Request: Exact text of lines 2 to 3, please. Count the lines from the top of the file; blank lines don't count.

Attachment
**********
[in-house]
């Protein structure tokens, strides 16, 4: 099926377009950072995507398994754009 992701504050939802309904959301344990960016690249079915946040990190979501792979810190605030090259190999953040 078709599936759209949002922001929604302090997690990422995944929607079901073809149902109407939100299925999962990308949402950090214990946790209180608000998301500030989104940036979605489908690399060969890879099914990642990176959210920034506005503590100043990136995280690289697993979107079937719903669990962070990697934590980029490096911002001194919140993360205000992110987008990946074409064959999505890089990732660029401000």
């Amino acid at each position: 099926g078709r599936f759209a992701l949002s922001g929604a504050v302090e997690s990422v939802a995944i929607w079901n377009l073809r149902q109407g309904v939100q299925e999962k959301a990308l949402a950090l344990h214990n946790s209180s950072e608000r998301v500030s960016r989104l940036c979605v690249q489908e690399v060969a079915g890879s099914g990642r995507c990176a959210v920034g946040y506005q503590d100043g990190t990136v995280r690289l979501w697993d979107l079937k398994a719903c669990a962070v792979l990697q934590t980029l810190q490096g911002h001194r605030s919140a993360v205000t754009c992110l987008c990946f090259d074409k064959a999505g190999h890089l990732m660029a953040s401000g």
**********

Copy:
């Protein structure tokens, strides 16, 4: 099926377009950072995507398994754009 992701504050939802309904959301344990960016690249079915946040990190979501792979810190605030090259190999953040 078709599936759209949002922001929604302090997690990422995944929607079901073809149902109407939100299925999962990308949402950090214990946790209180608000998301500030989104940036979605489908690399060969890879099914990642990176959210920034506005503590100043990136995280690289697993979107079937719903669990962070990697934590980029490096911002001194919140993360205000992110987008990946074409064959999505890089990732660029401000």
């Amino acid at each position: 099926g078709r599936f759209a992701l949002s922001g929604a504050v302090e997690s990422v939802a995944i929607w079901n377009l073809r149902q109407g309904v939100q299925e999962k959301a990308l949402a950090l344990h214990n946790s209180s950072e608000r998301v500030s960016r989104l940036c979605v690249q489908e690399v060969a079915g890879s099914g990642r995507c990176a959210v920034g946040y506005q503590d100043g990190t990136v995280r690289l979501w697993d979107l079937k398994a719903c669990a962070v792979l990697q934590t980029l810190q490096g911002h001194r605030s919140a993360v205000t754009c992110l987008c990946f090259d074409k064959a999505g190999h890089l990732m660029a953040s401000g």